Friday offered voice-over narration throughout the episodes, noting the time, date and place of every scene as he and his partners went through their day investigating the crime. The events related in a given episode might occur in hours, or might span a few months. At least one episode unfolded in real time: in "City Hall Bombing" (July 21, 1949), Friday and Romero had less than thirty minutes to stop a man who was threatening to destroy the City Hall with a bomb. In one episode, "The Big Ben" (March 15, 1951), after Friday was shot and hospitalized Romero took over the voice-over narration for the remainder of the episode.
At the end of the episode, usually after a brief endorsement by Jack Webb for the sponsor's product, announcer Hal Gibney would relate the fate of the suspect, usually tried in "Department 187 of the Superior Court of the State of California, in and for the City and County of Los Angeles", convicted of a crime and sent (in most episodes) to "the State Penitentiary, San Quentin California" or "examined by [#] psychiatrists appointed by the court", judged mentally incompetent and "committed to a state mental hospital for an indefinite period". Murderers were often "executed in the manner prescribed by law" or "executed in the lethal gas chamber at the State Penitentiary, San Quentin California". Occasionally, police pursued the wrong suspect, and criminals sometimes avoided justice or escaped, at least on the radio Dragnet. In 1950, Time quoted Webb: "We don’t even try to prove that crime doesn’t pay ... sometimes it does."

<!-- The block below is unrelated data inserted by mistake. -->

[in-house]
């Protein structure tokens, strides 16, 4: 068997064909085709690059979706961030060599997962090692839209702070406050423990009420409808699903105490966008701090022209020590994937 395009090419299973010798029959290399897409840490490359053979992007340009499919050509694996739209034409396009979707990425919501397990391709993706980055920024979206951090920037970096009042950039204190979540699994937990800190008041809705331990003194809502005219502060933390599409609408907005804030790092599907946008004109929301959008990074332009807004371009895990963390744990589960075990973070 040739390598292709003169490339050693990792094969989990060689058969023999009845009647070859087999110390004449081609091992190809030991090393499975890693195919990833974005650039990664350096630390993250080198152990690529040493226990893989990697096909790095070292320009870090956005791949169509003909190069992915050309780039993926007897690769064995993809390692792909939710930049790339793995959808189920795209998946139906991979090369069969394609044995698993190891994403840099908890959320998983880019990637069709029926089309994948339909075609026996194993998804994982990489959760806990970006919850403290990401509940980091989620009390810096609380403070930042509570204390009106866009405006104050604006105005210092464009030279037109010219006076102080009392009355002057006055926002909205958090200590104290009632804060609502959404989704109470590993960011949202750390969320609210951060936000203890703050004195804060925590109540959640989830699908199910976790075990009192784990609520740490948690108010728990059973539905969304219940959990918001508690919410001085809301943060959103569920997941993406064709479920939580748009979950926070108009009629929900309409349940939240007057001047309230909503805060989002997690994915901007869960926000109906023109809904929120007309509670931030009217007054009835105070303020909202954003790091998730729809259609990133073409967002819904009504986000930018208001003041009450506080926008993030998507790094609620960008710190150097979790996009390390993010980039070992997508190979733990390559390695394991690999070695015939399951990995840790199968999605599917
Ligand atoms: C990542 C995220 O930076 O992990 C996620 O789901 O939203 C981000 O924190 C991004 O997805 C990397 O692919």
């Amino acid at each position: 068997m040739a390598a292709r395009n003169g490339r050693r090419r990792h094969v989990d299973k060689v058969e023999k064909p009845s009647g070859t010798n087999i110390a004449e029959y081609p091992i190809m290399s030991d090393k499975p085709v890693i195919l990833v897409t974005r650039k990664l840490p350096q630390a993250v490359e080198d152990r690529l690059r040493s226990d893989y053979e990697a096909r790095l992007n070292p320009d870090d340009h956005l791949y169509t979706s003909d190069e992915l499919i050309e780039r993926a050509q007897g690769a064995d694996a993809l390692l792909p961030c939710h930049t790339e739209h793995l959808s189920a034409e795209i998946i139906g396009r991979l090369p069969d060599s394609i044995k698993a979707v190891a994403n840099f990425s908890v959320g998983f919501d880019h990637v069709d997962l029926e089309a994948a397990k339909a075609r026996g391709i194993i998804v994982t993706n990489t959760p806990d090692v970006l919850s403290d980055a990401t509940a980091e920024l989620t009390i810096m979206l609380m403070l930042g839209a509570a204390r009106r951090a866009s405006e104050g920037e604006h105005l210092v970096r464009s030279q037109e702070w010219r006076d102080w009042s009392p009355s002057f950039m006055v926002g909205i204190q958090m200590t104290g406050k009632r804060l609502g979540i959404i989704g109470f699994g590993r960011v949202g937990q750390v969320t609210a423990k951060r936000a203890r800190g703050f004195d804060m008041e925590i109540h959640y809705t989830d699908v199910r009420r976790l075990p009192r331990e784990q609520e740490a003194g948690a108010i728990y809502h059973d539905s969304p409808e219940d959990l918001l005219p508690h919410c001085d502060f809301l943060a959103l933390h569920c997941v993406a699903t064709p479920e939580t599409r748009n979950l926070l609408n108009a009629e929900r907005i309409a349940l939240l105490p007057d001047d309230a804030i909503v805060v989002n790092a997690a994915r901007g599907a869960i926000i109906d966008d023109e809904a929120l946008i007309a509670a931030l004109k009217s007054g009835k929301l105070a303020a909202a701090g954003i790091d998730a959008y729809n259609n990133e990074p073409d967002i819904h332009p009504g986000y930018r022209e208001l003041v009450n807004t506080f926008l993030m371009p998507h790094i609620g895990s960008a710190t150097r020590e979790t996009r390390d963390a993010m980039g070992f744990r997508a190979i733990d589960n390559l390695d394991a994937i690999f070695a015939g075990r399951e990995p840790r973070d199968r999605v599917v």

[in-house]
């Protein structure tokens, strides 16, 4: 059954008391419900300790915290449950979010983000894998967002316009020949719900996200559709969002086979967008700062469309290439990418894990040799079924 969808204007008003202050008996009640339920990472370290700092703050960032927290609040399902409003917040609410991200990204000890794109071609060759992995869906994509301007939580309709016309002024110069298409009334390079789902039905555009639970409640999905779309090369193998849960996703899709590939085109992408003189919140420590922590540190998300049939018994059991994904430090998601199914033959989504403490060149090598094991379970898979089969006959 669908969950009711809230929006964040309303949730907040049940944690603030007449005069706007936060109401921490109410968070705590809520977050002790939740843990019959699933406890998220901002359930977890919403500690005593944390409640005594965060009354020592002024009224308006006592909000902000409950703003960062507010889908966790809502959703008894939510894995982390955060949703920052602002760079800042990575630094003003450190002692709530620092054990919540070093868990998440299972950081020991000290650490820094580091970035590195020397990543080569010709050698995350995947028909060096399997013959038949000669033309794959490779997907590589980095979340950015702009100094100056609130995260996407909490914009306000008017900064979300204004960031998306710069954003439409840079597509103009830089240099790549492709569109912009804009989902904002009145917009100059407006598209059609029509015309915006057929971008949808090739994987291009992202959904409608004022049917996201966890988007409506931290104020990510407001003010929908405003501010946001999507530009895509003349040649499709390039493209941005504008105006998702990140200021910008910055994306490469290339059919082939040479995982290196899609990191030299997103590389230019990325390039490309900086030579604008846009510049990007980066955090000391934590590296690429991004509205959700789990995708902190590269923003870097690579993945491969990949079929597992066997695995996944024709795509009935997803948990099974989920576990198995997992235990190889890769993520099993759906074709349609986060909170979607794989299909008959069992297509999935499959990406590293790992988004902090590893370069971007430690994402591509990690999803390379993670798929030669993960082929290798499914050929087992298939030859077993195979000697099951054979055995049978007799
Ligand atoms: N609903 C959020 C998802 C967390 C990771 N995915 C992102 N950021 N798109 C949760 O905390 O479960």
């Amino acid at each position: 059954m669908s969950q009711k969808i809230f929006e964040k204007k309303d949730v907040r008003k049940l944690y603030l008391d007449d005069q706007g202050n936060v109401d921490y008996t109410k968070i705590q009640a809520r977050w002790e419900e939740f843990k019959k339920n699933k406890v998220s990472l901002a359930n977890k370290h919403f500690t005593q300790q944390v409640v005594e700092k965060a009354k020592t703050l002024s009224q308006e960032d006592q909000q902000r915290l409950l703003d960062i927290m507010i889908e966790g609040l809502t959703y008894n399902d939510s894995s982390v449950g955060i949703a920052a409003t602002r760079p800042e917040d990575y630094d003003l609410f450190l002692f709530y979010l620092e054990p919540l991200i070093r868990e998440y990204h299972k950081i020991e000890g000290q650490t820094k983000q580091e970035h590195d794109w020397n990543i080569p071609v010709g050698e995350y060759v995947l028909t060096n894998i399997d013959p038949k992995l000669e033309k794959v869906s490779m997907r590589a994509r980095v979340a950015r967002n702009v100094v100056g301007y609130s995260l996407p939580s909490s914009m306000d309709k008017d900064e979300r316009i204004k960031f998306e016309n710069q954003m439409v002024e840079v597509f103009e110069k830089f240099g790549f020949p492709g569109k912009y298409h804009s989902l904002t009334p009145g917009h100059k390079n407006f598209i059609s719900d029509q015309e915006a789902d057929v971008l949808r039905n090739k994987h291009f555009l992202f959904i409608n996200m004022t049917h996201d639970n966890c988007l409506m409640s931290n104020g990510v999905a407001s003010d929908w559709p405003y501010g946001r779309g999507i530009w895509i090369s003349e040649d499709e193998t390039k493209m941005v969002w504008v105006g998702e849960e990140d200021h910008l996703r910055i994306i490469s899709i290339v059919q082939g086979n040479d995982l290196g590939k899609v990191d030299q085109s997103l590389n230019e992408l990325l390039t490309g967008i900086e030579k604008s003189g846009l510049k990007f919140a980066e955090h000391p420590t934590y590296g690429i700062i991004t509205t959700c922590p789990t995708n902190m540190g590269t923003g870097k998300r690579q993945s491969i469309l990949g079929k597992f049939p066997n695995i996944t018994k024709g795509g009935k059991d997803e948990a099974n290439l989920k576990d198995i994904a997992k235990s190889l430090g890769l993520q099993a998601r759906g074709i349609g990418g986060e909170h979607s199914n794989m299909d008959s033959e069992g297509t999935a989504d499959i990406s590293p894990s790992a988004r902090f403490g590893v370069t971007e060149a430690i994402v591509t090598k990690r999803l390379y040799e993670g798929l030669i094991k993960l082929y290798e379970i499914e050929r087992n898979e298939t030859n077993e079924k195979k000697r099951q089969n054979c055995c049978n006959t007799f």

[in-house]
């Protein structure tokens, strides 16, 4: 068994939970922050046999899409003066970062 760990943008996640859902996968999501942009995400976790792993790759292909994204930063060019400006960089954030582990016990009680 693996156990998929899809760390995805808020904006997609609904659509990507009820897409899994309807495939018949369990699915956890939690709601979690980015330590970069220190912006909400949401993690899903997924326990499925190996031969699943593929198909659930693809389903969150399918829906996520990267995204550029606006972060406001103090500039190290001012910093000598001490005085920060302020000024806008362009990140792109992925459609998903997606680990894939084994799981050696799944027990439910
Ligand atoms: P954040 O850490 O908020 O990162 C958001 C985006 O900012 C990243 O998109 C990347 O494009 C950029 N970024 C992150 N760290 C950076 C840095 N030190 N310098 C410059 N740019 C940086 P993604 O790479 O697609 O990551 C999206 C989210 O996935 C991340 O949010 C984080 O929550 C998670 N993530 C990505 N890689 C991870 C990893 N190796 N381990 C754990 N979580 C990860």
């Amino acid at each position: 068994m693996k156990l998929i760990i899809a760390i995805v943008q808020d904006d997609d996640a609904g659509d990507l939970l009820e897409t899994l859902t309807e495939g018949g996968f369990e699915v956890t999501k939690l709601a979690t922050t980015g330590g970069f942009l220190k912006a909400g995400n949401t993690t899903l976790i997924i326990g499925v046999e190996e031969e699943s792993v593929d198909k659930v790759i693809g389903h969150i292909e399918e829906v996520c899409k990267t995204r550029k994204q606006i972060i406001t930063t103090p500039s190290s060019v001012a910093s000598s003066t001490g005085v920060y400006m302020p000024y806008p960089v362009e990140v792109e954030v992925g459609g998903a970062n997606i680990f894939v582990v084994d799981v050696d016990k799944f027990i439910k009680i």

Specialized terminology was mentioned in every episode but rarely explained. Webb trusted the audience to determine the meanings of words or terms by their context, and Dragnet tried to avoid awkward, lengthy exposition that people would not use in daily speech. Some specialized terms such as "A.P.B." for "All Points Bulletin" and "M.O." for "Modus Operandi" were rarely used in popular culture before Dragnet introduced them to everyday America.
While most radio shows used one or two sound-effect experts, Dragnet used five: a script clocking in at just under 30 minutes could require up to 300 effects. Accuracy was underlined: The exact number of footsteps from one room to another at Los Angeles police headquarters were mimicked, and when a telephone rang at Friday's desk, the listener heard the same ring as the telephones in Los Angeles police headquarters. A single minute of ".22 Rifle for Christmas" is a representative example of the evocative sound effects featured on Dragnet. While Friday and others investigate bloodstains in a suburban backyard, the listener hears a series of overlapping effects: a squeaking gate hinge, footsteps, a technician scraping blood into a paper envelope, the glassy chime of chemical vials, bird calls, and a dog barking in the distance.
Sometimes the mundane intruded. When shows ran short, directors stalled for time. In "The Big Crime", Dragnet interrupted a scene while a real-estate agent spent a full minute answering and explaining a phone call, simply filling in time.
The old radio programs ended each week with a remembrance of fallen officers who died on the job. The remembrance would be read over somber organ music, and would be officers from all over the country.